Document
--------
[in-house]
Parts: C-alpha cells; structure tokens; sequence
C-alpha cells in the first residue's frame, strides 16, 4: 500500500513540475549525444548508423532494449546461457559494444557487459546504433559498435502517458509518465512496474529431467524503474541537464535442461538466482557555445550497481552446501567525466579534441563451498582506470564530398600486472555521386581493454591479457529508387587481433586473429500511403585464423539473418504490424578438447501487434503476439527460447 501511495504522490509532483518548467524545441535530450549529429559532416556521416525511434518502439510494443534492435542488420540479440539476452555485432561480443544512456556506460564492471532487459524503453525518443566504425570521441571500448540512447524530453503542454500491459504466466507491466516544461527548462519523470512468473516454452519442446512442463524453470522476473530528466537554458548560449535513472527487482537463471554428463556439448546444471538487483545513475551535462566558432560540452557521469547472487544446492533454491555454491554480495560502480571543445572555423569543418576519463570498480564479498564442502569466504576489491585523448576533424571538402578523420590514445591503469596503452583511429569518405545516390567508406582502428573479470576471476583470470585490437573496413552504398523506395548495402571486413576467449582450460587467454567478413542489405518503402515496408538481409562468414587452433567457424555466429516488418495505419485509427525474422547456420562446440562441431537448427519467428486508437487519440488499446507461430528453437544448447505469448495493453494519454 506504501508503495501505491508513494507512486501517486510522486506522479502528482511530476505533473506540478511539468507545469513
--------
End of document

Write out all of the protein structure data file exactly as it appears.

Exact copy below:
[in-house]
Parts: C-alpha cells; structure tokens; sequence
C-alpha cells in the first residue's frame, strides 16, 4: 500500500513540475549525444548508423532494449546461457559494444557487459546504433559498435502517458509518465512496474529431467524503474541537464535442461538466482557555445550497481552446501567525466579534441563451498582506470564530398600486472555521386581493454591479457529508387587481433586473429500511403585464423539473418504490424578438447501487434503476439527460447 501511495504522490509532483518548467524545441535530450549529429559532416556521416525511434518502439510494443534492435542488420540479440539476452555485432561480443544512456556506460564492471532487459524503453525518443566504425570521441571500448540512447524530453503542454500491459504466466507491466516544461527548462519523470512468473516454452519442446512442463524453470522476473530528466537554458548560449535513472527487482537463471554428463556439448546444471538487483545513475551535462566558432560540452557521469547472487544446492533454491555454491554480495560502480571543445572555423569543418576519463570498480564479498564442502569466504576489491585523448576533424571538402578523420590514445591503469596503452583511429569518405545516390567508406582502428573479470576471476583470470585490437573496413552504398523506395548495402571486413576467449582450460587467454567478413542489405518503402515496408538481409562468414587452433567457424555466429516488418495505419485509427525474422547456420562446440562441431537448427519467428486508437487519440488499446507461430528453437544448447505469448495493453494519454 506504501508503495501505491508513494507512486501517486510522486506522479502528482511530476505533473506540478511539468507545469513